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Phoenix VA Starts Therapeutic Gardening Group

Phoenix VA Veterans participate in gardening group activities around the Carl T. Hayden VAMC
Phoenix VA Veterans participate in gardening group activities around the Carl T. Hayden VAMC

Veterans and their families are rolling up their sleeves to participate in a new therapeutic activity at the Carl T. Hayden VA Medical Center every Wednesday at 11 a.m.

Facilitated by Phoenix VA Peer Specialist, Carol Tucker, who is also an Army Veteran, the gardening group was founded for Veterans to experience a powerful therapeutic activity that allows them to partake in a mindfulness exercise. Through gardening, Veterans enjoy a peaceful environment where they can plant and grow organic vegetables and watch as their seeds turn to delicious, fresh vegetables and homegrown flowers. 

U.S. Army Veteran Loren Hubbell said, “I like gardening, it’s very healthy and relaxing. I grow sprouts, and different things I eat which hasn’t been exposed to pesticides, its fresh.” Hubbell had recently switched to a plant-based diet and does a lot of gardening on his own, so for him, the garden group is a method to give back by teaching as well as learning different techniques.

According to Horticultural therapy, nutrition, and post-traumatic stress disorder (PTSD) in post-military Veterans: developing non-pharmaceutical interventions to complement existing therapeutic approaches, “Horticultural therapy or growing and eating food together provides several ways to increase mood, improve nutritional status, reduce loneliness, and reduce the physical health impacts of mental illnesses such as post-traumatic stress disorder.” 

When Tucker mentioned to her supervisor, she wanted to start a garden group for Veterans and their families as one of her support group activities, her coworkers decided to donate items to support this activity. “All the items being utilized by the gardening group from the seeds to the gardening tools to the fertilizer were donated by employees from the 32nd Street VA Outpatient Clinic Mental Health department,” said Tucker. The Phoenix VA Environmental Management Service personnel also assisted with dumping and moving dirt as well as running the sprinkler systems so the vegetables and flowers would get enough water. 

“For me, the garden group is super relaxing,” said U.S. Army Veteran Darmese Steiner. I can come to the VA and learn how to grow my own food, which is important to me because of all the chemicals and stuff being utilized and marketed by the food industry. I want to be able to grow at least the basics I use every day and I didn’t know it was so easy. By joining this garden group, I have learned so much and I would highly recommend it because it's peaceful. Also, gardening is something you must have patience with, so I enjoy watching things grow.”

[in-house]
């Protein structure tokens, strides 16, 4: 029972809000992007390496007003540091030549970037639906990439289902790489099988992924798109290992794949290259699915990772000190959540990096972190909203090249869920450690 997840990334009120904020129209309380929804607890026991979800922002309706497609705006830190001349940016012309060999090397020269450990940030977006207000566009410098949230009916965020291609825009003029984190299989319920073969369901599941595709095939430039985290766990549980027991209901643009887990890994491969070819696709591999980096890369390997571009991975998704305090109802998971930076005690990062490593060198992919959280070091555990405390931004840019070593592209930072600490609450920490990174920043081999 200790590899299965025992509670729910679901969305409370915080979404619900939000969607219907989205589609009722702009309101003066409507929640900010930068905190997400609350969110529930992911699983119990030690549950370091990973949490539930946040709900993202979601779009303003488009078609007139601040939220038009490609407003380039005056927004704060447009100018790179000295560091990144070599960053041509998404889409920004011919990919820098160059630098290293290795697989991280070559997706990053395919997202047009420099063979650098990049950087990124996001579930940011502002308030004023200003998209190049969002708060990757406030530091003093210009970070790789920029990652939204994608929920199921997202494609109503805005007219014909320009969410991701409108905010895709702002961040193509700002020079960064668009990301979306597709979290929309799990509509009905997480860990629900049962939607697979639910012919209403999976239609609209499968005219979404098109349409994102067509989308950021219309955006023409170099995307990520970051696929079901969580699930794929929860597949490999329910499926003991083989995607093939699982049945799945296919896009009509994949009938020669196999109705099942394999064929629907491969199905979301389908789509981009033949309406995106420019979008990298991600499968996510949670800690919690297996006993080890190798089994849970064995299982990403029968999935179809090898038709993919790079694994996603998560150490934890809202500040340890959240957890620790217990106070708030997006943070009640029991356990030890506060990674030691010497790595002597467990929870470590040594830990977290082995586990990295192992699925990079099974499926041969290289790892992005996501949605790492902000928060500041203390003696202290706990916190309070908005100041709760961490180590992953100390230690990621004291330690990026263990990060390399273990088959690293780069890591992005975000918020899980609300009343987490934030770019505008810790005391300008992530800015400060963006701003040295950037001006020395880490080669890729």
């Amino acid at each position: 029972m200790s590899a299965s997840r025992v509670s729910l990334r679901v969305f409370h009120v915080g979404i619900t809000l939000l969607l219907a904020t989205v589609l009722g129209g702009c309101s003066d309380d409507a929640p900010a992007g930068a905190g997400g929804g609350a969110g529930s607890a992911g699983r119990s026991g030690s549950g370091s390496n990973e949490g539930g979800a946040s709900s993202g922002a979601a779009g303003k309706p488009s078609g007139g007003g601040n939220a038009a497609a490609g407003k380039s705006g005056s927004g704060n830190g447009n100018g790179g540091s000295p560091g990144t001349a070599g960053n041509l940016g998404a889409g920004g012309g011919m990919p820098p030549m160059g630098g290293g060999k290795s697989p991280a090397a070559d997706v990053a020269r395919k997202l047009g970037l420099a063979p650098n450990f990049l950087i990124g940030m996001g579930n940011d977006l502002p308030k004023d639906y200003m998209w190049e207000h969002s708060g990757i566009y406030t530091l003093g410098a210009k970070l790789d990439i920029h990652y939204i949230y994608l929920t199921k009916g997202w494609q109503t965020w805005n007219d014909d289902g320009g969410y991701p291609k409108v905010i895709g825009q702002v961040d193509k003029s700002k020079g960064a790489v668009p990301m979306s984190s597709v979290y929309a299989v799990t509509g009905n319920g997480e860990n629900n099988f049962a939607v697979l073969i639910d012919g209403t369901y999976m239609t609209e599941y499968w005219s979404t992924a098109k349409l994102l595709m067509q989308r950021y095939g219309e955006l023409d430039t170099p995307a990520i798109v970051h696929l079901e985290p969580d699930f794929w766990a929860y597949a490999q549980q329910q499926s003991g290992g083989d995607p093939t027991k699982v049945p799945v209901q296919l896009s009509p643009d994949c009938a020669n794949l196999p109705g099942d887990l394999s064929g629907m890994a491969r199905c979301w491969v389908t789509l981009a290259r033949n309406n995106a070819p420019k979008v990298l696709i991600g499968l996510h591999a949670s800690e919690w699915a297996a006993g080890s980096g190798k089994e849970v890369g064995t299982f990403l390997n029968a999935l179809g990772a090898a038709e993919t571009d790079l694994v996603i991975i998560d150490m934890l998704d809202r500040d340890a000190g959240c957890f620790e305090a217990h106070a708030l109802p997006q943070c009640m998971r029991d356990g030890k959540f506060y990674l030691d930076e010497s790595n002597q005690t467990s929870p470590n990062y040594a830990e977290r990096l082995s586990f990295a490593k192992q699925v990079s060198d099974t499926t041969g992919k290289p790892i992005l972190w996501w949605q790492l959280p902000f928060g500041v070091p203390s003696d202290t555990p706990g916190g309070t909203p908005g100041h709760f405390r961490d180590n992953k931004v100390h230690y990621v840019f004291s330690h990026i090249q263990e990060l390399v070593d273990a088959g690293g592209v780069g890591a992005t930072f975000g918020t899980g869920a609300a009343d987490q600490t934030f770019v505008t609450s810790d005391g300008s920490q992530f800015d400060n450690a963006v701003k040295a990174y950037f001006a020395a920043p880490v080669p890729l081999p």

Since the garden group was started, Veterans and their families have been responsible for cleaning up the garden beds to prepare to plant seeds for the new garden project. They have also been removing dead flowers from around the Canteen Patio area at the Carl T. Hayden VA Medical Center. So far, the group have planted tomatoes, celery, squash, carrots, beets, peas, cilantro, thyme, and sage as well as they have laid the fertilizer and soil within the flower beds. The garden group has also been tasked with replanting and maintaining the flowers around Carl T. Hayden’s Ambulatory Care Center entrance. 

“The purpose of this new garden group is to aid in the recovery of Veterans who maybe suffering from mental health issues,” said Tucker. “It gives them a chance to learn a different coping skill aside from therapy and medication. This also gives them a chance to meet other Veterans and gain a sense of community outside of group. By participating in gardening among fellow comrades, it helps Veterans including myself who may suffer from chronic PTSD.” 

Tucker also added, “Gardening is very therapeutic. It allows Veterans to relax and just breath. For some, gathering with fellow Veterans allows them to take their minds off what they’re going through as they’re able to see different things grow and they too can envision themselves growing as they see what it takes for their gardens to grow.”

Not only are Veterans enjoying the group, family members of Veterans are also coming out in support of their family members. Tyecheia Lopez mentioned, she became a part of the Veteran group for three reasons. “I joined the garden group to support my sister, who is a Veteran and then to learn about gardening so I can do some things at home too. I also came to relax my mind.”

When the vegetables begin to fully ripen, the Phoenix VA Mental Health Department will distribute the vegetables to the Veterans and their families that participated in the gardening group.